Now that I have an anonymous person (I know who you are, but you wish to remain anonymous) no longer reading my blogs, i feel empowered. Hell, you probably won’t remain anonymous for long though. You are very narcissistic, you tried to comment on my advocacy post and thought you were involved in the church school discriminating debacle because you thought I had some grudge against you. I’m speaking to nothing, as the specific anonymous person isn’t reading this. I have the power to approve comments on this site, so I didn’t approve you. If you intend to get out of my life, why be such a coward and do it anonymously!? You destroyed our relationship because I didn’t want sugar wafers on the 25th of March. You probably ripped up the book I gave you with our initials hand folded too. Someone worked hard to craft that, harder than you ever worked on improving our relationship. I am very glad you have finally removed yourself from me completely, as you didn’t have a chance.

Not that any of my posts were ever addressed to this narcissistic anonymous person who thought I’ve been writing to them this whole time, but I will continue to address the general public. I needed this more than they would ever realize. I deleted the comment and deleted them from my life.


I am just trying to find work opportunities that clearly define what accommodations can be used, but it is rather difficult. I don’t want to rush into anything. So I’m changing my plans. I don’t want to work, I want to advocate. My life is very fluid so change is welcomed.

I want to advocate for individuals who have disabilities. I am disabled myself and I am finding it so hard to find productive activities to pass the time. I don’t have hobbies, nor do I have many friends, and I want to live on my own some day.

Rent is more expensive in the long term than buying a house, so I don’t plan to rent. Even if I inherited the wealth of a rich, late uncle (I don’t have a rich uncle and I wouldn’t be inheriting anything, this is just to make a point) money doesn’t last forever and house payments don’t wait. I would be evicted and back at square one.

So how does one avoid this? They make money! I’m a disabled person, which is very evident to see. The seeing part is how most of you sighted people judge people superficially unfortunately. Discrimination is a hard thing to deal with for anyone. It’s a true shame.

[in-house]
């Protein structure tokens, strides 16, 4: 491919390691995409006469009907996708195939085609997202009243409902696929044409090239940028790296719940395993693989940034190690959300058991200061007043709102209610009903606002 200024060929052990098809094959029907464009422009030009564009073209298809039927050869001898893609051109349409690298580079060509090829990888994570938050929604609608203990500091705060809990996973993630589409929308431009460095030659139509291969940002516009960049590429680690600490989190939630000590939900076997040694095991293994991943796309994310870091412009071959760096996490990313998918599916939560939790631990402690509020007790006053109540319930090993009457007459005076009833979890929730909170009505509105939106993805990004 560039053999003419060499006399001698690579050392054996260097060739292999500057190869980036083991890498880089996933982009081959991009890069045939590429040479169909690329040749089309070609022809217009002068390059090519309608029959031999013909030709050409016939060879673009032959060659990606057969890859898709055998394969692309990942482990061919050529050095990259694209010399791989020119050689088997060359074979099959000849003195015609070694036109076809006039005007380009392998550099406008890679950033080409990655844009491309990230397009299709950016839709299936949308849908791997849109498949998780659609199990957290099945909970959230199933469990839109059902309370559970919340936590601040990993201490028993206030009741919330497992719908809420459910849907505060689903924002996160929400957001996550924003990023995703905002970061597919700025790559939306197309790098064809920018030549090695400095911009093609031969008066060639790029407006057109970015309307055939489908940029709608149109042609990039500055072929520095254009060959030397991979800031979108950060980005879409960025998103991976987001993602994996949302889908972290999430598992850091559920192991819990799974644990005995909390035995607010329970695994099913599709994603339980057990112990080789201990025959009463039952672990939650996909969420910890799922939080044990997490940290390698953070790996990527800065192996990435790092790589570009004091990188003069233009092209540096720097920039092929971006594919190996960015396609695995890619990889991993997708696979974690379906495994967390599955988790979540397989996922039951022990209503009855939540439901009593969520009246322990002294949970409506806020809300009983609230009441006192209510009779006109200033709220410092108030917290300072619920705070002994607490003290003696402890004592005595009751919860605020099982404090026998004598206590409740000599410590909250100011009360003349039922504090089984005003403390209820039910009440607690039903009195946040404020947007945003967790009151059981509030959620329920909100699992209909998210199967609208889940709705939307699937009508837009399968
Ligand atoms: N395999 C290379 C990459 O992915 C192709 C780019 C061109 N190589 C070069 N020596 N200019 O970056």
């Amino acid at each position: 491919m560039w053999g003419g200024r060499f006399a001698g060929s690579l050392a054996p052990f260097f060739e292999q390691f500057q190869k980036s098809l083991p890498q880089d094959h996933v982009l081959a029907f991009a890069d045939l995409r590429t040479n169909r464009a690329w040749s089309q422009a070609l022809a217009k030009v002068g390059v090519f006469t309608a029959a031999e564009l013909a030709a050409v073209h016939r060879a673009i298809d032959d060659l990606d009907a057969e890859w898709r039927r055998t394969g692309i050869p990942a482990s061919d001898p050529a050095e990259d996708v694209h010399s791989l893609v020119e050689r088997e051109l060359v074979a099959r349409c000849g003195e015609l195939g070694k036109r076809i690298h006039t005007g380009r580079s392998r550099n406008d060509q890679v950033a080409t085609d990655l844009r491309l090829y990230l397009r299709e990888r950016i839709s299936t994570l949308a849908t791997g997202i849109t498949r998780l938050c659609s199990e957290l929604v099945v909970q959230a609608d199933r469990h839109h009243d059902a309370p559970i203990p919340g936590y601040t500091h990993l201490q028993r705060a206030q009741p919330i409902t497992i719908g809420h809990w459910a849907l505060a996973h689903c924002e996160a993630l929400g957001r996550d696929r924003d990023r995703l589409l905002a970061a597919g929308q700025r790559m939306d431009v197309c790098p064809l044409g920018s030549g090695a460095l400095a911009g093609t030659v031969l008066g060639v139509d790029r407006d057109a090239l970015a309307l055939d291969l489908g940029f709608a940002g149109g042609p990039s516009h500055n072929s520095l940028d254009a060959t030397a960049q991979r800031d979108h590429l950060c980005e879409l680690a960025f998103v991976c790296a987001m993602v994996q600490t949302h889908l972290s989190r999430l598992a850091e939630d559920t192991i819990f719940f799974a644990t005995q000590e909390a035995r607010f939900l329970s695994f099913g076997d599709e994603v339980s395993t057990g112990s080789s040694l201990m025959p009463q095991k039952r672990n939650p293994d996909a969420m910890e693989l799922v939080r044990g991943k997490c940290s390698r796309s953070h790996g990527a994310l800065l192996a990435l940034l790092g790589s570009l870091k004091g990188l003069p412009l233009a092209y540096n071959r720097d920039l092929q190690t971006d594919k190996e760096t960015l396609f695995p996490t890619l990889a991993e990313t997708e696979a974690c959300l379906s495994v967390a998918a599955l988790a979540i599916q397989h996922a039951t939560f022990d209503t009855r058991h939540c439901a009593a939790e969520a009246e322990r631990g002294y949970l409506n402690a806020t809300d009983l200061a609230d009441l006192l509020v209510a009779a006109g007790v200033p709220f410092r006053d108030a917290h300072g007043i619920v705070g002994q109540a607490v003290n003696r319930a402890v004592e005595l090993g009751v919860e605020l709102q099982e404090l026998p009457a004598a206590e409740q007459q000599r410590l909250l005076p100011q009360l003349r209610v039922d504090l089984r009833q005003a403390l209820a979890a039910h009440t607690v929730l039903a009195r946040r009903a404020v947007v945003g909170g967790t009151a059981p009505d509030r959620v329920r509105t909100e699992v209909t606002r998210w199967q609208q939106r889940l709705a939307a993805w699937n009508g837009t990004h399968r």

So… now that we’ve established that life as an adult—with or without disabilities—living in the United States of America is not free, how does someone get a job?

My first attempt at finding something to do was in October of 2020. It was recommended by my Nana that I try to get a job at her church working in the preschool. I thought that was a great idea, and I arranged an interview with the person who hires people. I don’t know if this person is a teacher. Either way, we have an in person meeting in her tiny office. I hand over my resume (I should have looked at it first because it wasn’t updated) and talk about teaching/coming up with lesson plans. I even showed a sample lesson plan I had made in college for preschoolers. Everything was looking good. Once I get back home I realized I gave an outdated resume and decided to email it. Once I get an email back, I read it and unfortunately didn’t get the job. But the reason I wasn’t hired, in her words, was,

“I fear that it may be very difficult for you to lift the children for diaper changes and sometimes our children, all ages, will run from us in the hallways or on the playground when it’s time to go inside. If that happens, it may be very difficult for you to chase after them…”

In the same email, it is noted that my resume definitely shows I’m a good candidate for the job. The reason I wasn’t hired was because the interviewer assumed I could not preform daily work tasks that I hadn’t even demonstrated in the interview. I was denied a job because I didn’t look like I could lift or chase a child. And unfortunately for the interviewer, her discrimination was through email, so I still have it.